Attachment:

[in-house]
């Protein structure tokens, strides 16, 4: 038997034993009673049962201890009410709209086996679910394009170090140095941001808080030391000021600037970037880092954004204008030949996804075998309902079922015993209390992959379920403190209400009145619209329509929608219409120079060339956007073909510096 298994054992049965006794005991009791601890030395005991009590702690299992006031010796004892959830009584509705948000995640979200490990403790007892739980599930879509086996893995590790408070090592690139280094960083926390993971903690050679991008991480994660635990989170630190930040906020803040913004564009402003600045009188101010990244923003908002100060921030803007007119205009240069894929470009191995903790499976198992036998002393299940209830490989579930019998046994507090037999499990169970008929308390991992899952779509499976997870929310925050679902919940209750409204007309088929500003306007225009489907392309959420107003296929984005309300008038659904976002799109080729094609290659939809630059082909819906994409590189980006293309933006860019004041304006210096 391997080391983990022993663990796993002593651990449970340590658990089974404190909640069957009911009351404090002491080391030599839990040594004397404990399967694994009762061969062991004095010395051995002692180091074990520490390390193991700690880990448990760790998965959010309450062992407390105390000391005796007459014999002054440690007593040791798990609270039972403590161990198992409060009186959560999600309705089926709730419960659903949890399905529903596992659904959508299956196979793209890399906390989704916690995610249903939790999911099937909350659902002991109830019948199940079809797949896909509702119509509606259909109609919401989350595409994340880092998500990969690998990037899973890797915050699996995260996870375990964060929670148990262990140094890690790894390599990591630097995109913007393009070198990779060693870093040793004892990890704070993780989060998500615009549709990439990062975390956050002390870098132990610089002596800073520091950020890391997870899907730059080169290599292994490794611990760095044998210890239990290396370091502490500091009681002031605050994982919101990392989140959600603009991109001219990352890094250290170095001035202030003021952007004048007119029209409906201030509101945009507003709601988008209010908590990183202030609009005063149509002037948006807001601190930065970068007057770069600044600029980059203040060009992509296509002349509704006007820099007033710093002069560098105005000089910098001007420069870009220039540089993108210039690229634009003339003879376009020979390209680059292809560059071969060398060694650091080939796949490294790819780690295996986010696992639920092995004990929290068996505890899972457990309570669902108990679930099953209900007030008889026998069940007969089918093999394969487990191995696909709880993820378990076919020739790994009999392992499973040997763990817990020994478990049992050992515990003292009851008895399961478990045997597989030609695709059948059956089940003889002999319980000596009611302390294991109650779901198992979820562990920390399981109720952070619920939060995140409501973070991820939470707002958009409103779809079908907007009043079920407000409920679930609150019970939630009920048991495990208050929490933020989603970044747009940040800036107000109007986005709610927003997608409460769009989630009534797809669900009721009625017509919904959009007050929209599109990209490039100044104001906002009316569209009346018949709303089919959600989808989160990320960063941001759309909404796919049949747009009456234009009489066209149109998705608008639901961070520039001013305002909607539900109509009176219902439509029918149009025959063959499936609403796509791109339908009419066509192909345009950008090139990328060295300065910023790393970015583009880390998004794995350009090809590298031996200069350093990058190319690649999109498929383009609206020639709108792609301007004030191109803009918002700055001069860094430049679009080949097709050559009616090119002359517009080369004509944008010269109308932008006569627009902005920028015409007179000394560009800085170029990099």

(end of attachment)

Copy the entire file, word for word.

[in-house]
């Protein structure tokens, strides 16, 4: 038997034993009673049962201890009410709209086996679910394009170090140095941001808080030391000021600037970037880092954004204008030949996804075998309902079922015993209390992959379920403190209400009145619209329509929608219409120079060339956007073909510096 298994054992049965006794005991009791601890030395005991009590702690299992006031010796004892959830009584509705948000995640979200490990403790007892739980599930879509086996893995590790408070090592690139280094960083926390993971903690050679991008991480994660635990989170630190930040906020803040913004564009402003600045009188101010990244923003908002100060921030803007007119205009240069894929470009191995903790499976198992036998002393299940209830490989579930019998046994507090037999499990169970008929308390991992899952779509499976997870929310925050679902919940209750409204007309088929500003306007225009489907392309959420107003296929984005309300008038659904976002799109080729094609290659939809630059082909819906994409590189980006293309933006860019004041304006210096 391997080391983990022993663990796993002593651990449970340590658990089974404190909640069957009911009351404090002491080391030599839990040594004397404990399967694994009762061969062991004095010395051995002692180091074990520490390390193991700690880990448990760790998965959010309450062992407390105390000391005796007459014999002054440690007593040791798990609270039972403590161990198992409060009186959560999600309705089926709730419960659903949890399905529903596992659904959508299956196979793209890399906390989704916690995610249903939790999911099937909350659902002991109830019948199940079809797949896909509702119509509606259909109609919401989350595409994340880092998500990969690998990037899973890797915050699996995260996870375990964060929670148990262990140094890690790894390599990591630097995109913007393009070198990779060693870093040793004892990890704070993780989060998500615009549709990439990062975390956050002390870098132990610089002596800073520091950020890391997870899907730059080169290599292994490794611990760095044998210890239990290396370091502490500091009681002031605050994982919101990392989140959600603009991109001219990352890094250290170095001035202030003021952007004048007119029209409906201030509101945009507003709601988008209010908590990183202030609009005063149509002037948006807001601190930065970068007057770069600044600029980059203040060009992509296509002349509704006007820099007033710093002069560098105005000089910098001007420069870009220039540089993108210039690229634009003339003879376009020979390209680059292809560059071969060398060694650091080939796949490294790819780690295996986010696992639920092995004990929290068996505890899972457990309570669902108990679930099953209900007030008889026998069940007969089918093999394969487990191995696909709880993820378990076919020739790994009999392992499973040997763990817990020994478990049992050992515990003292009851008895399961478990045997597989030609695709059948059956089940003889002999319980000596009611302390294991109650779901198992979820562990920390399981109720952070619920939060995140409501973070991820939470707002958009409103779809079908907007009043079920407000409920679930609150019970939630009920048991495990208050929490933020989603970044747009940040800036107000109007986005709610927003997608409460769009989630009534797809669900009721009625017509919904959009007050929209599109990209490039100044104001906002009316569209009346018949709303089919959600989808989160990320960063941001759309909404796919049949747009009456234009009489066209149109998705608008639901961070520039001013305002909607539900109509009176219902439509029918149009025959063959499936609403796509791109339908009419066509192909345009950008090139990328060295300065910023790393970015583009880390998004794995350009090809590298031996200069350093990058190319690649999109498929383009609206020639709108792609301007004030191109803009918002700055001069860094430049679009080949097709050559009616090119002359517009080369004509944008010269109308932008006569627009902005920028015409007179000394560009800085170029990099």